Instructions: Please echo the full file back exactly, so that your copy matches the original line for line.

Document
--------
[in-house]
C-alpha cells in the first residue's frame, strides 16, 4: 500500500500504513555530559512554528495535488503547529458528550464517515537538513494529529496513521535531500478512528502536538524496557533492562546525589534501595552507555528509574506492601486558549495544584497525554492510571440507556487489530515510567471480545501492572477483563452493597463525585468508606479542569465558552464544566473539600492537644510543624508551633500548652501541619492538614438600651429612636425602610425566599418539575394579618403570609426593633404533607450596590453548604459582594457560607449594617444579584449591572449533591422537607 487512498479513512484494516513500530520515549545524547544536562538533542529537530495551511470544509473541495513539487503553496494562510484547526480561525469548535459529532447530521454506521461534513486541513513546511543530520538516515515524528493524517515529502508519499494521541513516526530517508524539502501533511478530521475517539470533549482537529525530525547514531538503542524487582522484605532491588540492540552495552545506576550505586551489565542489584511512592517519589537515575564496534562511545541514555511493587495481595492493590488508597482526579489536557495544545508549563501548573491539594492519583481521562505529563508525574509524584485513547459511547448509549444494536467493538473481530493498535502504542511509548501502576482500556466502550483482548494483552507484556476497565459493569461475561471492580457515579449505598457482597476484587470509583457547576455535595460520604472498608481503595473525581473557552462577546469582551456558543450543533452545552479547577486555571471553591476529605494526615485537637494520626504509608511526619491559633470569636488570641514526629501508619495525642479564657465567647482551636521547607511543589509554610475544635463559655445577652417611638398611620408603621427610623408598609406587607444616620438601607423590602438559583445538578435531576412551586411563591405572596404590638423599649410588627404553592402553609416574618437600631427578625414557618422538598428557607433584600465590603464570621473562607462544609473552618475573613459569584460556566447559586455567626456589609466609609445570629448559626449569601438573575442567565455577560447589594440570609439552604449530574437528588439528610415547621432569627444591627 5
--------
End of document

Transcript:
[in-house]
C-alpha cells in the first residue's frame, strides 16, 4: 500500500500504513555530559512554528495535488503547529458528550464517515537538513494529529496513521535531500478512528502536538524496557533492562546525589534501595552507555528509574506492601486558549495544584497525554492510571440507556487489530515510567471480545501492572477483563452493597463525585468508606479542569465558552464544566473539600492537644510543624508551633500548652501541619492538614438600651429612636425602610425566599418539575394579618403570609426593633404533607450596590453548604459582594457560607449594617444579584449591572449533591422537607 487512498479513512484494516513500530520515549545524547544536562538533542529537530495551511470544509473541495513539487503553496494562510484547526480561525469548535459529532447530521454506521461534513486541513513546511543530520538516515515524528493524517515529502508519499494521541513516526530517508524539502501533511478530521475517539470533549482537529525530525547514531538503542524487582522484605532491588540492540552495552545506576550505586551489565542489584511512592517519589537515575564496534562511545541514555511493587495481595492493590488508597482526579489536557495544545508549563501548573491539594492519583481521562505529563508525574509524584485513547459511547448509549444494536467493538473481530493498535502504542511509548501502576482500556466502550483482548494483552507484556476497565459493569461475561471492580457515579449505598457482597476484587470509583457547576455535595460520604472498608481503595473525581473557552462577546469582551456558543450543533452545552479547577486555571471553591476529605494526615485537637494520626504509608511526619491559633470569636488570641514526629501508619495525642479564657465567647482551636521547607511543589509554610475544635463559655445577652417611638398611620408603621427610623408598609406587607444616620438601607423590602438559583445538578435531576412551586411563591405572596404590638423599649410588627404553592402553609416574618437600631427578625414557618422538598428557607433584600465590603464570621473562607462544609473552618475573613459569584460556566447559586455567626456589609466609609445570629448559626449569601438573575442567565455577560447589594440570609439552604449530574437528588439528610415547621432569627444591627 5